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cover imageThe debut release from Monika Khot (also a member of Zen Mother) as Nordra is one of those sort of records that just gleefully trounces unnecessarily invented borders between genres without a single care or consideration for what an album should sound like. Khot rarely settles into a single style or even structure for these four songs, but there is method to the madness. A full gamut of alternative pop, techno, and drone metal show up, sometimes within the span of a single song.


The opening moments of "Apologize to Me, Humanity" are at first a bit confounding:a big synthetic 4/4 kick drum beat and rhythmic synth blips are not just conventional, but also something I would have never expected coming from Aaron Turner’s SIGE label.Things soon started making more sense, as the aforementioned elements were mangled and processed into some perversion of conventional electronic music, rife of change and variation that is usually unheard of.At about the halfway point, the song shifts into full on drone metal territory, and by the end even a bit of pleasant singer-songwriter vocals and guitar.Besides the darkness, the sheer sense of experimentation makes sense for the label.

The sound (and intentionally erratic song construction) continues into "Regret 1," where Khot keeps the big beats, but opts for more sweeping, nearly symphonic electronics and synthesizers.Less aggressive and more moody, she creates an excellent dramatic feel via the complex layers of instrumentation.Eventually this gives way to a jerky transition between the synth and beat heavy passages with some more harsh-tinged noisier bits, resulting in a sound that is mesmerizing and never at all predictable.

"New Cycles," on the other hand, comes across more as a deconstruction of industrial rock to its barest essentials.Sputtering noises compliment a stiff sounding drum machine that casts out some rudimentary rock rhythms.Eventually the beat is reduced to just cymbals before guitar and more electronics come in with an oppressive, doom-laden sensibility to them. By the end, Khot leaves behind some of the most pleasant, light guitar moments on the entire record.With shifting, dynamic distortion added to the beats and dark, electronic spaces, it is reminiscent of those early radical dub reworks Godflesh would do but taken to even further, more experimental lengths.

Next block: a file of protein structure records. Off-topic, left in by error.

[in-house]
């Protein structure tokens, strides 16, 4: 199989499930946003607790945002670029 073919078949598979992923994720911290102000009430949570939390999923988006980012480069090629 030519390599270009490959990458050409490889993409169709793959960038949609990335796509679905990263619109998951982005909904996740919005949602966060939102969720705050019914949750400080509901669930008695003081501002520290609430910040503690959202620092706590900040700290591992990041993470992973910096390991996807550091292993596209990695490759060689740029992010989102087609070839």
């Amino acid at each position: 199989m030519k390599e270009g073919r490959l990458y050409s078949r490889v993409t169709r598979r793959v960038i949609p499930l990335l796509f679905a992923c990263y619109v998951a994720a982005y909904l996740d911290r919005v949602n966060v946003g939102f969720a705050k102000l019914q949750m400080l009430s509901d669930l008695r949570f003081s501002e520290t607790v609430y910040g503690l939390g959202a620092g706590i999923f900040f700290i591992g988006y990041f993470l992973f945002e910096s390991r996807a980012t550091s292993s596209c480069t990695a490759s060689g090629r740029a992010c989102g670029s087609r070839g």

For the concluding "This is Dissent," she keeps the piece in more overtly electronic realms.At first a depressive mass of electronic clicks and beats, the mood is bleak, but there is a lighter melodic undercurrent that is undeniable.Eventually the piece transitions to a more upbeat, less bleak sound, but still idiosyncratic and bizarre, before coming to an abrupt end via cheap beats and varying tempos.While there may not be any jarring shifts in instrumentation, that transition from dour to uptempo keeps it fresh throughout.

Nordra's debut is extremely bizarre and unpredictable in its sound, but never does it come across as sloppy or uneven.Juxtaposing dance music, doom metal, and noise (among a multitude of other styles) could easily end up a messy, unabashed attempt at sounding weird or strange, but the cohesion here is undeniable.For all its oddness, this record just works, sounding like nothing else and not at all attempting to.After writing about (and listening to) unconventional music for so long, I sometimes worry that I have heard it all, so I am always happy to hear something like this that defies any and all expectations I may have had before even giving it a listen.It may be confounding at times, but it is an unquestionably brilliant record through and through.